#BecauseGluten: Passive aggressive much, Sun Basket?

The meal-delivery service isn't intended for celiacs or people who have severe gluten intolerance.

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click to enlarge Sun Basket's "Gluten-Free Plan" isn’t, well, really at all. - Screen Shot
Screen Shot
Sun Basket's "Gluten-Free Plan" isn’t, well, really at all.

I love to cook, though some days get a little hectic. The subscription meal-delivery kits? They look delicious, to be honest. And yes, there's a lot of packaging. And yes, it's sort of lazy, but I make my own laundry soap and hair gel and can I please just have this one shortcut?

Except I can't, because, well, gluten. It's everywhere. 

Then I see Sun Basket, a San Fransisco-based meal-delivery service promising gluten-free dinners. I swoon and can't order fast enough to try them out.

Naturally, I delight in visiting the website and clicking "start gluten-free plan." After typing in my address and credit card, I'm directed to a page of meals. They all look delicious, so I choose three.

My order arrives. It's refrigerated. The veggies are fresh. I make meal one. It's delicious. I consider the other two meals and notice the ricotta pancakes have wheat flour. I've been sent — I think — the wrong meal.

I email Sun Basket, a step you have to take to cancel, which I was doing anyway since I wanted to try before committing. I'm told it's "outside the window" to send a replacement meal or refund a portion of my charge. The company offers me a credit on my account, but I'd rather have my money back, because "outside the window?" Really? It's been less than 24 hours since I found your box on my doorstep.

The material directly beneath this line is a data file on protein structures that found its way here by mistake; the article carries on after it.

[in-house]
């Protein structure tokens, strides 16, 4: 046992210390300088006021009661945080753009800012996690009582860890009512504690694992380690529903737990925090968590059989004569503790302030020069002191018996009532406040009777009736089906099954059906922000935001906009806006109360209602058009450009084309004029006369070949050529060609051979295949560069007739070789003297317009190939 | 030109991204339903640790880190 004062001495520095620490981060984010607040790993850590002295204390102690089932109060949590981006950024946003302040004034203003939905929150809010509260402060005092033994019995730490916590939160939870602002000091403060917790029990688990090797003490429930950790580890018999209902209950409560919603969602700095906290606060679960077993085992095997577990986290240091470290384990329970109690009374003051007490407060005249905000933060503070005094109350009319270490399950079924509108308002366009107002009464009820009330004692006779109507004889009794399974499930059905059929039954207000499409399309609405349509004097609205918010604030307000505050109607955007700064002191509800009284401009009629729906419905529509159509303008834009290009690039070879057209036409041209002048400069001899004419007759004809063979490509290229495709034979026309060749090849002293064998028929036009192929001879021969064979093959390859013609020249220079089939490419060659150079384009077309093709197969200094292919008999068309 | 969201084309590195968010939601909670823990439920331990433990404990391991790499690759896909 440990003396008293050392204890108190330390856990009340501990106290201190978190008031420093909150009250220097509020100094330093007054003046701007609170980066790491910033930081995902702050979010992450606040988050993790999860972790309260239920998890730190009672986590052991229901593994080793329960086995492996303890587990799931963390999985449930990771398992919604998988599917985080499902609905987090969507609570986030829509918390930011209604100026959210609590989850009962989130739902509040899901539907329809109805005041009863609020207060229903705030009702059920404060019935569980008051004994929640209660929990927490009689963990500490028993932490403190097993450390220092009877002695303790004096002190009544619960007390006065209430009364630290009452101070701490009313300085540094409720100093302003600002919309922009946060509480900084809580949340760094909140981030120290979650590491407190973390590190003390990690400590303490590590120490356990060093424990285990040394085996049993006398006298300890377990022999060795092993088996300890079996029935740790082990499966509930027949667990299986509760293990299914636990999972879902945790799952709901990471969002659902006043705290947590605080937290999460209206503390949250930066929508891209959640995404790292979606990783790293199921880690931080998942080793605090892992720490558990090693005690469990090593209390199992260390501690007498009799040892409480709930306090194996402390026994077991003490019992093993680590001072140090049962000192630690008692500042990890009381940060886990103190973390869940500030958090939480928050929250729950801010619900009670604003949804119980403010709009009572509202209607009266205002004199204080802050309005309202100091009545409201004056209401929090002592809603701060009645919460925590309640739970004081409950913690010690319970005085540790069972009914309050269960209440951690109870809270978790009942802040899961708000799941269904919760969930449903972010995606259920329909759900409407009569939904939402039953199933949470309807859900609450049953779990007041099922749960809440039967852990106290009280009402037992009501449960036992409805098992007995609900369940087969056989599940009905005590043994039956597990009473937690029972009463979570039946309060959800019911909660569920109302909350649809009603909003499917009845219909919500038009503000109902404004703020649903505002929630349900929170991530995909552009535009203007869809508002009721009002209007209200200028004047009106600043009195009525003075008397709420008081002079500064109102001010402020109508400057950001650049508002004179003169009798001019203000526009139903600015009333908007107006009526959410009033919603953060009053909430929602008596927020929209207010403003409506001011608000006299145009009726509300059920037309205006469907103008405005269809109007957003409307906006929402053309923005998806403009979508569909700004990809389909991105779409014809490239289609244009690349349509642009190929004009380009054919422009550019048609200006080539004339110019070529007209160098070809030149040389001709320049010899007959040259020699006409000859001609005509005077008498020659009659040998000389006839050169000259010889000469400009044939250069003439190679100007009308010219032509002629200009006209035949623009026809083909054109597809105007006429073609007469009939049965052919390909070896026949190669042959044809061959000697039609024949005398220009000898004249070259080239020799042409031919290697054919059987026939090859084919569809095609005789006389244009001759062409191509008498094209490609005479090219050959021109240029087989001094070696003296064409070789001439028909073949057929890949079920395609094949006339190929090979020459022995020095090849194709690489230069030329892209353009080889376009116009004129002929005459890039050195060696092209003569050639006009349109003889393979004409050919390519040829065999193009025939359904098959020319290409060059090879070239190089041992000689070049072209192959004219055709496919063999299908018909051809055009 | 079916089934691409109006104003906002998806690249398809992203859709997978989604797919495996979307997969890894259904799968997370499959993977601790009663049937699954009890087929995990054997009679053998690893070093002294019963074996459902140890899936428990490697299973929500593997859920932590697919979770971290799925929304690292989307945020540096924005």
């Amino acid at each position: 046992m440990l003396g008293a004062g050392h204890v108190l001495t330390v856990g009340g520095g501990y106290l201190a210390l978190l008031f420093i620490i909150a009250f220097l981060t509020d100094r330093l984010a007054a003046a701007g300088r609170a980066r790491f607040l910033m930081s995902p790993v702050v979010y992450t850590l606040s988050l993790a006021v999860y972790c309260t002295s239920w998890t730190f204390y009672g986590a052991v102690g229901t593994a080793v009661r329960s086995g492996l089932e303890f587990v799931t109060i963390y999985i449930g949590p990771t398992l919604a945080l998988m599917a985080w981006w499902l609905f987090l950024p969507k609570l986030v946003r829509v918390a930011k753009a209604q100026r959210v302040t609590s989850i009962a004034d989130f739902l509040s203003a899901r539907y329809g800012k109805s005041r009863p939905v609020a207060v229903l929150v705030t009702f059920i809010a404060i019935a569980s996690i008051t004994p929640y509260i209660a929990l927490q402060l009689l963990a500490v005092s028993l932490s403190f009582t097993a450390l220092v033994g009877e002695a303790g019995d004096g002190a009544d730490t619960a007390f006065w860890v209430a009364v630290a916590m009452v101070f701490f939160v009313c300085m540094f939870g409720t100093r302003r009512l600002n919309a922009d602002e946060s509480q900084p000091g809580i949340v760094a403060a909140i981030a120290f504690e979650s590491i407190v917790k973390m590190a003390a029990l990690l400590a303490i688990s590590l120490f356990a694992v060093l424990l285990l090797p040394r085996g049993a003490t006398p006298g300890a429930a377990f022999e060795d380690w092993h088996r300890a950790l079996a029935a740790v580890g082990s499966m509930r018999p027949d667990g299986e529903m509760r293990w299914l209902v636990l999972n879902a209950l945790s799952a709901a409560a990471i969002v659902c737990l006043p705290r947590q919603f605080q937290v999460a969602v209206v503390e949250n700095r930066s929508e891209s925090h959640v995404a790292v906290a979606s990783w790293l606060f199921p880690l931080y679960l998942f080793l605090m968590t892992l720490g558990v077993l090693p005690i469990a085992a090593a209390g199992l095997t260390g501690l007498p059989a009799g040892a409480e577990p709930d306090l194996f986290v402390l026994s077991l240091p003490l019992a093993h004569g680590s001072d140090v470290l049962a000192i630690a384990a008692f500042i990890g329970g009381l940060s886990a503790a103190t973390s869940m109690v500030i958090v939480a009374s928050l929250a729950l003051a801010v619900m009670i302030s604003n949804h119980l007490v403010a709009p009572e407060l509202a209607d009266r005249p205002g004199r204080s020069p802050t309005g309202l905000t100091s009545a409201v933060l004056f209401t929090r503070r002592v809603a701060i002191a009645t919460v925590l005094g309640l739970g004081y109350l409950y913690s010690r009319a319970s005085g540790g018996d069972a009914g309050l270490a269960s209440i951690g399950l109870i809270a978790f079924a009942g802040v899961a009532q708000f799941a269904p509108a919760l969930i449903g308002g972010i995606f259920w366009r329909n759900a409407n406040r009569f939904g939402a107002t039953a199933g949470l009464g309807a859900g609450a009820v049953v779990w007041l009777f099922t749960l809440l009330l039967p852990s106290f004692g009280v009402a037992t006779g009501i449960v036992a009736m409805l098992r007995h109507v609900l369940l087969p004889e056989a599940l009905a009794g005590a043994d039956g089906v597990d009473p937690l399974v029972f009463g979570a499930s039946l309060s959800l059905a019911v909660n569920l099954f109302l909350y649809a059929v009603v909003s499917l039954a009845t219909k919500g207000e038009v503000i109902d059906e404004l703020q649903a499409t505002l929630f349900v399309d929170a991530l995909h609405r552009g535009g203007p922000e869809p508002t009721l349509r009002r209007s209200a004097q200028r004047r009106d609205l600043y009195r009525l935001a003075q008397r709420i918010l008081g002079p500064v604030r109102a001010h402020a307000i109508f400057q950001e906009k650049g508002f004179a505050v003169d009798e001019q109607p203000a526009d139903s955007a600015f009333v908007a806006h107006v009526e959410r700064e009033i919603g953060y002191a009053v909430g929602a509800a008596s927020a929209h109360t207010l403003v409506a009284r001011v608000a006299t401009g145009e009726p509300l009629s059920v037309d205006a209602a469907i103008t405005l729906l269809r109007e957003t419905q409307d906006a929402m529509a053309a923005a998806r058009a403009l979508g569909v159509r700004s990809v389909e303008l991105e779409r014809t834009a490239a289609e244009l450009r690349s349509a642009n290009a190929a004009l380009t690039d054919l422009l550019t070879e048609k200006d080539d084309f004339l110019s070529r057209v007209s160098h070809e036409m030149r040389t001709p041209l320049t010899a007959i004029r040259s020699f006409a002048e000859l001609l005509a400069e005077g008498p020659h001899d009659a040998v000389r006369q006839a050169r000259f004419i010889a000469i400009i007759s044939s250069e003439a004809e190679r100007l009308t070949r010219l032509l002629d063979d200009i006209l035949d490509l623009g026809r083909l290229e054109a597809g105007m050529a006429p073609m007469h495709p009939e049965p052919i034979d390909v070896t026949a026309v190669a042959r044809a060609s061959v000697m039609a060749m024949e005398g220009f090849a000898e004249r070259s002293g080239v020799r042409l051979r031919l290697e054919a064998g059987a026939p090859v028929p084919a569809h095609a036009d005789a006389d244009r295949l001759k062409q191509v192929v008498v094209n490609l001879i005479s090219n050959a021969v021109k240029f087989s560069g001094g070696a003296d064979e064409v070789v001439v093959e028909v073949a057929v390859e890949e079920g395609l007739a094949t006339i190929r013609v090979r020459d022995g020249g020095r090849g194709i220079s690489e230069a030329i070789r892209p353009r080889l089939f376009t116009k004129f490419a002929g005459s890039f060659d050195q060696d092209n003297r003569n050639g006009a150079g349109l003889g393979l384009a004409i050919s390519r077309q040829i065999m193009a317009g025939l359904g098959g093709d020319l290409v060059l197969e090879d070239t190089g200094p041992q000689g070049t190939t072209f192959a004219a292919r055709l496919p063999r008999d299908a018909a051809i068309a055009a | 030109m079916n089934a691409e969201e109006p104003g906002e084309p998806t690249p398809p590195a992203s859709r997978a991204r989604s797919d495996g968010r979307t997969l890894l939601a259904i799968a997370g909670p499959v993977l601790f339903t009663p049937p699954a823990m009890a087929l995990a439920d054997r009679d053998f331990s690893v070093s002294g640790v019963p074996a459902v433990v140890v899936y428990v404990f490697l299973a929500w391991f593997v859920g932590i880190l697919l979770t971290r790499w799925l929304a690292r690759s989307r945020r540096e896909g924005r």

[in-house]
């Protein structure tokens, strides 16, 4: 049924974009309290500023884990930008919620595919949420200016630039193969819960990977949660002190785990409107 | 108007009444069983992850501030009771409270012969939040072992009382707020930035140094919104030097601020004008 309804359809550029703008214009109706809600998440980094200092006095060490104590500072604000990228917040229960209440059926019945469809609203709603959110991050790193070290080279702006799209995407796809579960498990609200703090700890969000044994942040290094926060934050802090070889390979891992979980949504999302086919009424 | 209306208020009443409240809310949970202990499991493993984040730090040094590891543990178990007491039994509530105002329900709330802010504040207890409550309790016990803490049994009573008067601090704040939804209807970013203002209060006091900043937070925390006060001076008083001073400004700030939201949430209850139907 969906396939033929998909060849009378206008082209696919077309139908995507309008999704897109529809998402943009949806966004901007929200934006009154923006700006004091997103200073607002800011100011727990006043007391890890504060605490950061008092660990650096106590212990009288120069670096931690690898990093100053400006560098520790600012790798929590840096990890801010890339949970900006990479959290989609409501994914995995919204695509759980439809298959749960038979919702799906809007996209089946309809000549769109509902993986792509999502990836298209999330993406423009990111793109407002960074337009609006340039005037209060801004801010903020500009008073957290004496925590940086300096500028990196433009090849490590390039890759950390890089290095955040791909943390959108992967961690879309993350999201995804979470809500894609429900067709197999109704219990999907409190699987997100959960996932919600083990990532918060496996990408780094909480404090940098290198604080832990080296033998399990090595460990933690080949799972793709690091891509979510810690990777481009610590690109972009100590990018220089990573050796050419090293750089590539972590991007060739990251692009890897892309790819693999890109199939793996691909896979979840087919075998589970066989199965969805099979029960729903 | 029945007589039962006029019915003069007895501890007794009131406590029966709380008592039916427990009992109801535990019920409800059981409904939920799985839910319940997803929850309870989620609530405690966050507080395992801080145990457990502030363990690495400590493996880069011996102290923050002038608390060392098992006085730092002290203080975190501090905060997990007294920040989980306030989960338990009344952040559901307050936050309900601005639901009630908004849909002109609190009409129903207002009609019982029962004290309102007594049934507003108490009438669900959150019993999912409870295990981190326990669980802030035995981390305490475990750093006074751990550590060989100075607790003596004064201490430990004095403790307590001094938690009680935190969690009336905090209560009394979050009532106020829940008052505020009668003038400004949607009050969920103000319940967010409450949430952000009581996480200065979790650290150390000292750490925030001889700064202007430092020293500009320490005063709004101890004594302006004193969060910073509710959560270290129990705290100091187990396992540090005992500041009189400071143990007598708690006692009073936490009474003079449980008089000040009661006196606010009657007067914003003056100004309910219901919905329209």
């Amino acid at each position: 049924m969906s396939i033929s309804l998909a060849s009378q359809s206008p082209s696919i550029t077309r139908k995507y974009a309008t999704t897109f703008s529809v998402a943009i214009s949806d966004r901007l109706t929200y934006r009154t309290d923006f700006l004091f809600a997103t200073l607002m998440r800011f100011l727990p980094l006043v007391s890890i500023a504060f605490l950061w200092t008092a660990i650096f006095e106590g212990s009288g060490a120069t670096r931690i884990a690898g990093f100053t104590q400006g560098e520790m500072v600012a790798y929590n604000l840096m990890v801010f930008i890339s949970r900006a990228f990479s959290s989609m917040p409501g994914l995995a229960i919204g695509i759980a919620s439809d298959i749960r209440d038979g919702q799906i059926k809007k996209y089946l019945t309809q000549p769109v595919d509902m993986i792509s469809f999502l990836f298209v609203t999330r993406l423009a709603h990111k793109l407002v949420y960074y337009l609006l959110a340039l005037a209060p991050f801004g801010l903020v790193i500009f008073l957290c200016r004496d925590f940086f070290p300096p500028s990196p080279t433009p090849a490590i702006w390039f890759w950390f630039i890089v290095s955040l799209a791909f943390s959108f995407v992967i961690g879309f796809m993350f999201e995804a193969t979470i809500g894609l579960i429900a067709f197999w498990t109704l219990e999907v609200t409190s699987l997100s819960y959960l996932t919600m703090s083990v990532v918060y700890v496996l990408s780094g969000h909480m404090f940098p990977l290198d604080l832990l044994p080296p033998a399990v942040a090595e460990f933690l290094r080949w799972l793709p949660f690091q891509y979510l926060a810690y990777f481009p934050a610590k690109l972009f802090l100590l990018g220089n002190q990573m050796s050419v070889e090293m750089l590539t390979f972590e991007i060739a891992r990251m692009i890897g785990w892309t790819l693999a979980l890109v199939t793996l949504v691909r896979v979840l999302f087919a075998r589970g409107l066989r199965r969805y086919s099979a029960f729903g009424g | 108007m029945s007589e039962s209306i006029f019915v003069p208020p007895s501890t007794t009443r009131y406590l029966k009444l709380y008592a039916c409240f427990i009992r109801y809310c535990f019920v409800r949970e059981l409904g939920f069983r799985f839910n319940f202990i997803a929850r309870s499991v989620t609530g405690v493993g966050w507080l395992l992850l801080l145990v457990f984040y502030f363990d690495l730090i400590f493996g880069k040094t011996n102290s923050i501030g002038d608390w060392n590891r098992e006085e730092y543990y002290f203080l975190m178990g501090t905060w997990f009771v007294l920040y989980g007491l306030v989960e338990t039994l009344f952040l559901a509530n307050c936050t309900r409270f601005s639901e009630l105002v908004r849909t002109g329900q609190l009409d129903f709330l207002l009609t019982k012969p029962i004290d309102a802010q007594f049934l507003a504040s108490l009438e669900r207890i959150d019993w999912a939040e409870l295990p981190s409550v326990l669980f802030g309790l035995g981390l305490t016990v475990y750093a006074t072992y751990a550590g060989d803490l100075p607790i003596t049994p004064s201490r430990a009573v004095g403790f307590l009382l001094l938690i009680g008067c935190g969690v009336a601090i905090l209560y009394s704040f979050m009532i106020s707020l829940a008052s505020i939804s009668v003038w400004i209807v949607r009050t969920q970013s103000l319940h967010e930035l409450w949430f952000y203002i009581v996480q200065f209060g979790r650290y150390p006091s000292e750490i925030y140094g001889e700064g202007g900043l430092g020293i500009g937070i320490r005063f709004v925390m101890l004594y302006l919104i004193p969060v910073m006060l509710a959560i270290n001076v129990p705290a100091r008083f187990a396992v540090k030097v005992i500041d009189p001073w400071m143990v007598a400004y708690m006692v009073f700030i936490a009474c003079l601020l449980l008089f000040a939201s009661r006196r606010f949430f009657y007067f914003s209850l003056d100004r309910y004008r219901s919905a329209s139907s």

I mention this. I also mention that I can't eat the meal they sent because I have celiac. 

"I'm sorry that you selected the wrong meal," comes the email response from Kyle.

Is... is Sun Basket being passive aggressive with me? I reply with something along the lines of:

I did not pick the wrong meal. I clicked on "start gluten-free plan" and was directed to a page where this was one of the choices.

No response.

I cancel the plan. In the back-and-forth over this, however, it's too late to stop the next shipment, which includes a scrumptious-looking recipe for meatloaf with — you guessed it — bread crumbs.

I email Sun Basket again, mentioning the passive-aggressive email and that I'm following the proper prompts to exclusively order GF options. That's when I realize there are, in small print under each picture and recipe, tags indicating if a recipe is gluten-, dairy- or soy-free, or vegan. And no matter which meal plan I click — gluten-free, Mediterranean, vegan — I land on the same page.

I point this out to Teresa, a much-nicer customer service rep, and ask what else in the meatloaf has gluten in it — does the barbecue sauce? — so I can replace the gluten-containing products with my own GF ingredients. The rep says the company will process a $20 refund, but adds in this gem: these meals are not suitable for people with a severe gluten intolerance.

To be clear, I've finally found a gluten-free meal-delivery kit, but it isn't actually intended for people who have a real issue with gluten. Awesome. Now it's back to the drawing board. Any ideas?

About The Author

Cathy Salustri

Cathy's portfolio includes pieces for Visit Florida, USA Today and regional and local press. In 2016, UPF published Backroads of Paradise, her travel narrative about retracing the WPA-era Florida driving tours that was featured in The New York Times. Cathy speaks about Florida history for the Osher Lifelong Learning...
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